30 May “The Poor Rich Family in the Church”
The Pastor announced a special offering to be taken on Easter Sunday for a very poor family in the church. Times were tough in 1946!. Everyone was asked to give sacrificially. Our family bought 50 lbs. of potatoes & decided to live on them for a month so we could give in the offering. We turned off all electricity in the house & used candles. The 10 & 12 year old girls cleaned houses. At the end of the month we had made $20. We took our earnings and cashed it in for a crisp new $20 bill. No one in the family got new Easter clothes. All total, our family saved $70 for the sacrificial offering to be given to the poor family. The family was so excited to give our $70 that Easter Sunday. The kids’ shoes had lots of holes, so we stuffed them with cardboard since it was raining so hard that Sunday. Alas, the cardboard got wet and our toes showed through the worn shoes, but that was okay, because we couldn’t wait to help the poor family in the church.
After the morning service where we proudly, but anonymously, gave our $70, Momma had a surprise Easter dinner. She had saved enough to buy a dozen eggs that we boiled and colored. That day, we had fried potatoes and Easter boiled for eggs for Sunday dinner.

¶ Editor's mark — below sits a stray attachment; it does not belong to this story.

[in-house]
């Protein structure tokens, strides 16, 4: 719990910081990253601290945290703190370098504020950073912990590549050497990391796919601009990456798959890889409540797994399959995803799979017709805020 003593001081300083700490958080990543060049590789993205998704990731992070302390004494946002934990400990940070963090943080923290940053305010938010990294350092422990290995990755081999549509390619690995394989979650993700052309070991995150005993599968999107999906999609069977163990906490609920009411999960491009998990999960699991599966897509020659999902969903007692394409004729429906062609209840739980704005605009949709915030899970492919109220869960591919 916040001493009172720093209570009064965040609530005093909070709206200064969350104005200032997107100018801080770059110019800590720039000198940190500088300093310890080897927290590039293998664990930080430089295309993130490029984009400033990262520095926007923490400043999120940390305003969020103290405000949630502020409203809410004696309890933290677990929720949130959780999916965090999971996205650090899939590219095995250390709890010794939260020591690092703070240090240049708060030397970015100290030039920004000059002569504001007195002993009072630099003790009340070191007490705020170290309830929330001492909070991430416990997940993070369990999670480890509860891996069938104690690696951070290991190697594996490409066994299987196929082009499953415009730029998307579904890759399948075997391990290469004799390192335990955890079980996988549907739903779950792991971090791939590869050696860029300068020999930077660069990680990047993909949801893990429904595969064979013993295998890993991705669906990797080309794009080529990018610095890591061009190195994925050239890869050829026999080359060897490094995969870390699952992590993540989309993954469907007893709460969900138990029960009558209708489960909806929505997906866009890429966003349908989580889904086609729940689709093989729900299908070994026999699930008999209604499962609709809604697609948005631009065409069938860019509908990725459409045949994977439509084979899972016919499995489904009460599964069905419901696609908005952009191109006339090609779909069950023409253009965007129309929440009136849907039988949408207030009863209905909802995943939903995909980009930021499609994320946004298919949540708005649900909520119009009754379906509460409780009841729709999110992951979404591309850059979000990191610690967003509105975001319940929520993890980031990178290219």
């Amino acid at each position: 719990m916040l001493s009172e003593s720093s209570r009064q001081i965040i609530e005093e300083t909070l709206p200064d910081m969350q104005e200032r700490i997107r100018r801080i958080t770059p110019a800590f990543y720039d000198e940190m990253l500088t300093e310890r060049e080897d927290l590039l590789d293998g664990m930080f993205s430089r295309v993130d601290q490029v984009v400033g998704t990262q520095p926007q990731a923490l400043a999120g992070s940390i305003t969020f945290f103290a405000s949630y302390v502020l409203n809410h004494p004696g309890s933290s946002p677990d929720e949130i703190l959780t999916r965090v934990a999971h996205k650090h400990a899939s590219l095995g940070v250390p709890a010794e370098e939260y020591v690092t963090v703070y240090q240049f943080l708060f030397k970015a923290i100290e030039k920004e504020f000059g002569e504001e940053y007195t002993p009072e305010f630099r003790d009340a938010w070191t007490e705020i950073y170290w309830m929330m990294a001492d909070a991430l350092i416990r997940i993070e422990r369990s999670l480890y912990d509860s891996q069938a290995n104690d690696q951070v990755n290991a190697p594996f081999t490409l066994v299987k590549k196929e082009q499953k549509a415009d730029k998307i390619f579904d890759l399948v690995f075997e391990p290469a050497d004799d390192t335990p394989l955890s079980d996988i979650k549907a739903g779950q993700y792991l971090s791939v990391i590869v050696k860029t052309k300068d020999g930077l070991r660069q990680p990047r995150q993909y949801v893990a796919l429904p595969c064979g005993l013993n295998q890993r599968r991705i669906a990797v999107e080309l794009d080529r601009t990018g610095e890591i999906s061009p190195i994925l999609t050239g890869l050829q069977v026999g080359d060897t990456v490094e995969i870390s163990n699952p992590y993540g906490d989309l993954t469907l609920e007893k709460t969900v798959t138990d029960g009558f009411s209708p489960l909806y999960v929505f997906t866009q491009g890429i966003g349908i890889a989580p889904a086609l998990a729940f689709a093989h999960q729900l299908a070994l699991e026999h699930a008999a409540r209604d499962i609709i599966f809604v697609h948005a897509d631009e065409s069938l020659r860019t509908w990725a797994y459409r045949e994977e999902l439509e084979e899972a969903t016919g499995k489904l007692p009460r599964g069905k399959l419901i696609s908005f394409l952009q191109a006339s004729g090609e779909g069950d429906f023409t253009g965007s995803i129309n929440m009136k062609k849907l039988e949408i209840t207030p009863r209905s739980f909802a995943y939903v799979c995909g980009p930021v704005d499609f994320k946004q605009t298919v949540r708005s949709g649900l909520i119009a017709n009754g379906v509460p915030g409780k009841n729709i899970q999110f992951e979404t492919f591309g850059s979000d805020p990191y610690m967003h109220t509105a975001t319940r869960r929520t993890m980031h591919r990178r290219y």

Late that afternoon the pastor drove up to our house. Mom answered the door. The minister gave her an envelope.e Inside was the $70, plus 17 $1 dollar bills. We were stunned with those funds. Could it be that everyone thought we were the poor family in the church? We felt like millionaires, not poor white trash! We had a mom and a dad. We had a house full of brothers and sisters. We thought it was fun to share the few spoons and forks, and to see which one of us got the forks and who got the spoons to eat with. We had two knives to pass around, if we needed to cut meat … when we got meat to eat. We never knew we were poor. We started to sing the rest of our day through, then put the money back in the envelope.
We heard of a missionary coming to our church from Africa. We heard how they ate boiled grains, and churches were made of mud and manure bricks. The Africans had built a new church, but they didn’t have a roof. The roof would cost $100. So, we decided to eat potatoes for one more month. When it was time to take the offering we were able to add $17 to the envelope holding $70. The missionary wept, saying “You must have some rich people in your church!” The missionary hadn’t thought this little church could give $100, but our poor family gave $87 that Sunday, and the rest of the church gave $13.
Suddenly it struck us! We weren’t the poor family in the church. We were the richest family in the church!
This is a true story, written by Eddie Ogan, one of the women from our church in Colville, WA. Later, I was able to take Eddie to Africa, which had been her life-long dream!
I wonder: When was the last time we did our best giving to Jesus?